Hereditary spherocytosis

Hereditary spherocytosis: Description, Causes and Risk Factors: ICD-10: D58.0 Alternative Name: Spherocytic anemia, chronic familial icterus, congenital hemolytic icterus, chronic acholuric jaundice, chronic familial jaundice, congenital hemolytic jaundice. Abbreviation: HS. Hereditary spherocytosisHereditary spherocytosis (HS) is by far the most common congenital hemolytic anemia in northern European descendants. The hallmarks of the disease are anemia, intermittent jaundice (from hemolysis or biliary obstruction), and splenomegaly. Spherocytes are devoid of the normal surface surplus and rigid. They are trapped during their passage through the metabolically unfavorable splenic pulp and selectively destroyed. HS occurs in all ethnic groups. The highest frequency of 1:5,000 is found in Northern European countries. De novo mutations of ankyrin or other membrane protein genes are a frequent cause of sporadic HS. In about two thirds of patients, the disease is inherited in a dominant pattern and can be followed from generation to generation, mostly with the same severity. The others are assumed to be due to recessive genes. If this assumption is correct, about 1% of the population carries recessive HS genes. One asymptomatic parent may carry a germline mosaicism for an ankyrin mutation or ?-spectrin. De novo mutations of ankyrin or ?-spectrin genes can arise in one of the parental germ lines and be transmitted dominantly. Parental mosaicism also occurs and must be considered in genetic counseling. The inheritance of HS is truly recessive in only about 10% to 15% of families. In these cases, both parents have minor signs of the disease — usually only an increased osmotic fragility in incubated blood or a slight reticulocytosis. Patients with recessive HS tend to more profound anemia, but clinical severity varies greatly. HS is due to mutations at different chromosome loci. Two genetic loci for HS have been identi?ed by study of balanced chromosomal translocations or small deletions, and by linkage analysis. One of the loci, an interstitial deletion of chromosome 8p11.1-p21.2, eliminates the gene for ankyrin. The second locus is the gene for ?-spectrin, which resides on chromosome 14q23-q24.2. Symptoms: Patients with hereditary spherocytosis generally have a mild to moderately severe chronic hemolytic anemia.Many patients are asymptomatic, with only slightly reduced hemoglobin values, rareclinical problems, and a normal physical examination except for slight splenomegaly.Other children, however, have fatigue, decreased exercise tolerance,and episodes of more severe anemia (particularly during or following viral infections), which require monitoring and occasionally blood transfusions. Diagnosis: To check for hereditary spherocytosis, the doctor will examine your child and may feel her abdomen to see if her spleen is enlarged. Blood tests will provide the other details the doctor needs to make a diagnosis. Here are some of the things the doctor may look for in your child's blood: The level of red blood cells: This shows whether the child has anemia. The test is called a complete blood count, or CBC.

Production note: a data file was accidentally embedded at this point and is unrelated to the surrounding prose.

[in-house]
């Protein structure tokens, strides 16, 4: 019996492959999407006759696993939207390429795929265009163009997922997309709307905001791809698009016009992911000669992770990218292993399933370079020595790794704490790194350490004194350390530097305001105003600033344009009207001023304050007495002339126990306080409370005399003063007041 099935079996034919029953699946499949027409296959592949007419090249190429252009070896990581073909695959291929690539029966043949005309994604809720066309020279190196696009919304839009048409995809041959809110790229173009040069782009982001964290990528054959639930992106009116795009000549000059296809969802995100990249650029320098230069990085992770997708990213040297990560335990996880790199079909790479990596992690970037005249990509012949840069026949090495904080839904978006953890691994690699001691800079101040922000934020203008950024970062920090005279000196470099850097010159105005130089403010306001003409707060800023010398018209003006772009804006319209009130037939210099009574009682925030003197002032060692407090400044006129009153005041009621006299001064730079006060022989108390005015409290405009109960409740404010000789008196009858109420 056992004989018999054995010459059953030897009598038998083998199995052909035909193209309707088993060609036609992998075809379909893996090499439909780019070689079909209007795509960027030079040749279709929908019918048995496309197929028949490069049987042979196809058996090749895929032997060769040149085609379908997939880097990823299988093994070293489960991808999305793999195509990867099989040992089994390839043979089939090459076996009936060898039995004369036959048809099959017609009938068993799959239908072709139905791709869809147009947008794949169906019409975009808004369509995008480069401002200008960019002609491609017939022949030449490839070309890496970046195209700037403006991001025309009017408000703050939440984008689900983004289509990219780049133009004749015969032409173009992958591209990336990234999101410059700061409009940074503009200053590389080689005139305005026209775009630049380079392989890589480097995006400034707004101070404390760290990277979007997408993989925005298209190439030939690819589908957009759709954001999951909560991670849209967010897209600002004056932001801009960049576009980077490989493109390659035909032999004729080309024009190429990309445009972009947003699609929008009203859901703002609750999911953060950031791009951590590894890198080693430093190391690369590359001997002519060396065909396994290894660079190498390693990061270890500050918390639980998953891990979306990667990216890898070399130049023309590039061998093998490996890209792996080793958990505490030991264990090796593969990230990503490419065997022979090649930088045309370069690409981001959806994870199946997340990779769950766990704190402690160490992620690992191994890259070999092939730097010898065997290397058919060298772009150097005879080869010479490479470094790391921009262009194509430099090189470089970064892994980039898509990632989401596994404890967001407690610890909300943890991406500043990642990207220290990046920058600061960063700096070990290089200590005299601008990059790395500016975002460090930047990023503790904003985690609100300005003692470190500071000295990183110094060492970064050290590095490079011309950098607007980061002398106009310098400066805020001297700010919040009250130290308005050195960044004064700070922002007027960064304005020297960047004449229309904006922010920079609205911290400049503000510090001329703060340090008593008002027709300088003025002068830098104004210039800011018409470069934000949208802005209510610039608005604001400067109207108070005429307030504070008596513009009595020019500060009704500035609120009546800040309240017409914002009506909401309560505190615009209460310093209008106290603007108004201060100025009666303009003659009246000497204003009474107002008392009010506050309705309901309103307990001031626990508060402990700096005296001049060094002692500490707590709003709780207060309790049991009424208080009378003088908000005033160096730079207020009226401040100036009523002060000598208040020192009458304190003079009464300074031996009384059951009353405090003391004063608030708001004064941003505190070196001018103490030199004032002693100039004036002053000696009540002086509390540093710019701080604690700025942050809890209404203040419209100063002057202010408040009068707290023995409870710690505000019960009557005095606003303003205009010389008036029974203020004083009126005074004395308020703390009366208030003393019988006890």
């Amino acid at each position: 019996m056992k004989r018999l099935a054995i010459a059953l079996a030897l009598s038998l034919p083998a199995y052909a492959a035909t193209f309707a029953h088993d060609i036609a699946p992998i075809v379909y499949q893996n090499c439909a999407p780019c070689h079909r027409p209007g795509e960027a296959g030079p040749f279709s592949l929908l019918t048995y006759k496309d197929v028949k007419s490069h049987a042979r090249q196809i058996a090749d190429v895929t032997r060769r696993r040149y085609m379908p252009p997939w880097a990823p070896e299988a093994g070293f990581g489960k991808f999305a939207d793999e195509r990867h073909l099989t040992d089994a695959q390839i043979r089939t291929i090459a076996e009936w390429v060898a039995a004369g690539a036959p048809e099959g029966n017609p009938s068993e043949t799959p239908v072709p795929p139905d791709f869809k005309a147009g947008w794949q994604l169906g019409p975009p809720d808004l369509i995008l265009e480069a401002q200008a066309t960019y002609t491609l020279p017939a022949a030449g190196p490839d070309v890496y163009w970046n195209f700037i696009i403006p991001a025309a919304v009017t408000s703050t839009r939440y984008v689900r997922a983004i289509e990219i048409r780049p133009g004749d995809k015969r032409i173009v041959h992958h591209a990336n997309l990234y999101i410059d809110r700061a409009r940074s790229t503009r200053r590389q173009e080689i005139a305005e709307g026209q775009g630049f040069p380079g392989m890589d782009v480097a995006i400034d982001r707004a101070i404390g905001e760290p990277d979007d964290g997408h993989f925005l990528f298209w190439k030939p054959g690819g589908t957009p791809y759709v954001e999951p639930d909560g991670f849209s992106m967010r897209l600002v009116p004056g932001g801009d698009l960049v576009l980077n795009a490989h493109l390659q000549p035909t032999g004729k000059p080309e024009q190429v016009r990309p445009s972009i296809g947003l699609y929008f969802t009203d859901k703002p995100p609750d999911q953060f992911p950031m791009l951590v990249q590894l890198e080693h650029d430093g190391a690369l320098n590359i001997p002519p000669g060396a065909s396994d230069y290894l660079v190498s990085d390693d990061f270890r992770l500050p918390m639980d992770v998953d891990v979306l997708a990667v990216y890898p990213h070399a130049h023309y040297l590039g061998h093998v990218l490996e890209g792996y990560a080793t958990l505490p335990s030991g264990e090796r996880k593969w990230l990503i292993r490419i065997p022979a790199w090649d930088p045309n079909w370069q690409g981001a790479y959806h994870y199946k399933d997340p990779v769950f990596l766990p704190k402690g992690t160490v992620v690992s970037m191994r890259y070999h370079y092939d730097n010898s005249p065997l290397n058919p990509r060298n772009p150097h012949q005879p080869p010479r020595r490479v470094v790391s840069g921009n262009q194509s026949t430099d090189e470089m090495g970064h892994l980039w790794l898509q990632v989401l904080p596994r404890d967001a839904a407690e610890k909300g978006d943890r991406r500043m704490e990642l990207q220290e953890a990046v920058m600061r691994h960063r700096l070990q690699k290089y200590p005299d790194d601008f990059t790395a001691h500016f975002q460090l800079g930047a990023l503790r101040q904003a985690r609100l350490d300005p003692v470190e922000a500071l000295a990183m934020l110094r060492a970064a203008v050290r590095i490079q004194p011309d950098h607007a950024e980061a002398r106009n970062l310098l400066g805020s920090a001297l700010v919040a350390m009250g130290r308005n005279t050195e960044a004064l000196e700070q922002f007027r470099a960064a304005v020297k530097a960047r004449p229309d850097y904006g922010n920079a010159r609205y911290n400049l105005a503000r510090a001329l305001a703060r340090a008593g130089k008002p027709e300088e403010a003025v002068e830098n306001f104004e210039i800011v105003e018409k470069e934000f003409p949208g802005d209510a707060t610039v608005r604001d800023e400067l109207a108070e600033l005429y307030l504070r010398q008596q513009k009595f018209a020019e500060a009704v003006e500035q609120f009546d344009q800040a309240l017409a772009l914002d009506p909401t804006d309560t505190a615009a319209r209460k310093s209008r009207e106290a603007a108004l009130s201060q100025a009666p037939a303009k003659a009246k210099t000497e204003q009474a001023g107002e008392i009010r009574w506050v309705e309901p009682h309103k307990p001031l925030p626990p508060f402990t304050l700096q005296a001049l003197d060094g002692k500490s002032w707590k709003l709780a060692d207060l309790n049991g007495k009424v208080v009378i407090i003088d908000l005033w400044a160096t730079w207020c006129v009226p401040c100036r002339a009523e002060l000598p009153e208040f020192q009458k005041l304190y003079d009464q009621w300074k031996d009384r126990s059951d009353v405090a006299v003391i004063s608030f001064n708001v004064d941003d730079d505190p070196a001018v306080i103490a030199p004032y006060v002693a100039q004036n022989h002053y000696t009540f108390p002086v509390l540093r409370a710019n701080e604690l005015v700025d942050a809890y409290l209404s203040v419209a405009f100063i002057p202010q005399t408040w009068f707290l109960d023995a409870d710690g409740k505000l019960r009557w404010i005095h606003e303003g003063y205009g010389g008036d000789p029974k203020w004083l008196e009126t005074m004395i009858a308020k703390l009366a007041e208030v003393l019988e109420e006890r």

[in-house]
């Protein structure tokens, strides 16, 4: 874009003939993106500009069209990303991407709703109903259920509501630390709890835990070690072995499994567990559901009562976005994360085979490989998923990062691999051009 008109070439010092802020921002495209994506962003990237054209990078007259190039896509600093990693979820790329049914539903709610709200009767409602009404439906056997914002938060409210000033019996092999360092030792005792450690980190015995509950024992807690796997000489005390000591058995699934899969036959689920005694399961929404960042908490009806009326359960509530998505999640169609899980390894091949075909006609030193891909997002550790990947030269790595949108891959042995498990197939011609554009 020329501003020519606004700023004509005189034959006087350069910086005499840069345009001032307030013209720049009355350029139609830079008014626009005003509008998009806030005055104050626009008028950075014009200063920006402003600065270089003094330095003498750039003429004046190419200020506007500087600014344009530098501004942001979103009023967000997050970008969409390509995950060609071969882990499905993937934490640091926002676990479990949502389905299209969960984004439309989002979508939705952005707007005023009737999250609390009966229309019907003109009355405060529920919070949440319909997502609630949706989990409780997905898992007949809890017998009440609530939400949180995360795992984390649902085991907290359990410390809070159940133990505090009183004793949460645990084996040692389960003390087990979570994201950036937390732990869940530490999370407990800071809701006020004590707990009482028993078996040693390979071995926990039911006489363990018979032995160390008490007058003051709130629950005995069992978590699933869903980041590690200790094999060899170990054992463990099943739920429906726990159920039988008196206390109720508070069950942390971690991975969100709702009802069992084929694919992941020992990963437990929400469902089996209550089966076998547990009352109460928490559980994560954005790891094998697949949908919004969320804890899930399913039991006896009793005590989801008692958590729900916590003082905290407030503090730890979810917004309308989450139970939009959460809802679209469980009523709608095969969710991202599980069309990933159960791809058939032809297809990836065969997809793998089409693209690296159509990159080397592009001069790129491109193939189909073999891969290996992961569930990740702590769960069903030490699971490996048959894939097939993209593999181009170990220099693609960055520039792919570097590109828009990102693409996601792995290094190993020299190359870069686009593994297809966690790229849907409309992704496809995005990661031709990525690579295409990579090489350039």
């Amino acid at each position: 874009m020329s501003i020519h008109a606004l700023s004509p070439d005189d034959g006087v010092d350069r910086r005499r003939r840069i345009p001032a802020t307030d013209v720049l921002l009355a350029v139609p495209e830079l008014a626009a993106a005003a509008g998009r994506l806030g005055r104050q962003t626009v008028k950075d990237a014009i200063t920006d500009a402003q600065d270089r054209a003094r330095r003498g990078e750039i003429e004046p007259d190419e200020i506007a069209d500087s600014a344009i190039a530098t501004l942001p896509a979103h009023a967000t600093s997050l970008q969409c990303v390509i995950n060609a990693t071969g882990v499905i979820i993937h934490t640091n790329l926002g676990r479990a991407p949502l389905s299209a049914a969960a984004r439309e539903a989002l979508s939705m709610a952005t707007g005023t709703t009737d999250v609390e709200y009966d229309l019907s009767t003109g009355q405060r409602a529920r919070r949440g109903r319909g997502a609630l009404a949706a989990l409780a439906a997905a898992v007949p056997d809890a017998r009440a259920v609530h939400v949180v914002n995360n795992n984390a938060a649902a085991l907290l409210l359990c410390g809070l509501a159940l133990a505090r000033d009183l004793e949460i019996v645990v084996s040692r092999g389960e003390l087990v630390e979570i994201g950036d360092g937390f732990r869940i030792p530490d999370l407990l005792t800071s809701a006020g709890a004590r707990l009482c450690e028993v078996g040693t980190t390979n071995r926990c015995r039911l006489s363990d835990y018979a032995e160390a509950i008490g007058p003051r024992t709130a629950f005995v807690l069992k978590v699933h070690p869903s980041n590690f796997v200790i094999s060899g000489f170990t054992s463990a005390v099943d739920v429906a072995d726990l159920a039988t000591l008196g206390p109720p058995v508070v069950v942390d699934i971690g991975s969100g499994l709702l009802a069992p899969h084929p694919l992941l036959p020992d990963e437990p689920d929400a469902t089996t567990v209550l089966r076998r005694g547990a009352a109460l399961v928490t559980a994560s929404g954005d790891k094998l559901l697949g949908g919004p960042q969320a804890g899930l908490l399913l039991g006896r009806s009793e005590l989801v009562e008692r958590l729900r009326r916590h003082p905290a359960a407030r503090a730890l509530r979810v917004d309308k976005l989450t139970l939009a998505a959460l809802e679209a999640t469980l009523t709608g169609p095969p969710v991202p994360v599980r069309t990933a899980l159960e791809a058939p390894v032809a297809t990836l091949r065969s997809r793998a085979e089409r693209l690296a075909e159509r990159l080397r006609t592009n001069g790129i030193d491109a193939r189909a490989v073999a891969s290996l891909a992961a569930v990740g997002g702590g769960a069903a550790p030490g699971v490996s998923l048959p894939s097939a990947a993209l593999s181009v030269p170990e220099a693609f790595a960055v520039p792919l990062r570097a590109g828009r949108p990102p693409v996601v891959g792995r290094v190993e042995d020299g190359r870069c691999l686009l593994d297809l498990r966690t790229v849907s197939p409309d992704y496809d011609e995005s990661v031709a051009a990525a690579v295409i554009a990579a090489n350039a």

• The percent of immature red blood cells in the blood: These are called reticulocytes. The level is higher in people with HS.
  • The shape of the red blood cells as seen under a microscope. Red blood cells that look round instead of flat are a sign of HS.
  • Coombs' test: Whether the blood contains antibodies that can destroy red blood cells.
  • The level of bilirubin and of an enzyme called LDH (lactate dehydrogenase). Both are higher in people with HS.
The osmotic fragility test is done to confirm thediagnosis of hereditary spherocytosis. Apatient's red blood cells are placed in differentconcentrations of saline solution for 24 hours.When red blood cells are placed in salinesolution, they absorb water until the cellmembrane bursts. Spherocytes do not tolerateweak saline solutions, causing them to burstsooner than normal cells. Treatment: Surgical removal of the spleen (splenectomy) is the treatment of choice for symptomatic hereditary spherocytosis and can be done when a child is five years of age or older. Treatment before the age of five consists of daily folic acid (vitamin) supplementation. Removing the spleen does not cure the disease, but it does allow the red blood cells to live longer so that a child no longer becomes anemic during periods of stress or infection and the skin and eyes do not turn yellow. After the spleen is removed, the child is at an increased risk for certain types of infection. For this reason, penicillin is given twice a day for the rest of your child's life. It is very important that your child receive all of the normal childhood immunizations and a few special immunizations (pneumococcal and meningococcal immunizations) to prevent infection. NOTE: The above information is educational purpose. The information provided herein should not be used during any medical emergency or for the diagnosis or treatment of any medical condition. DISCLAIMER: This information should not substitute for seeking responsible, professional medical care.

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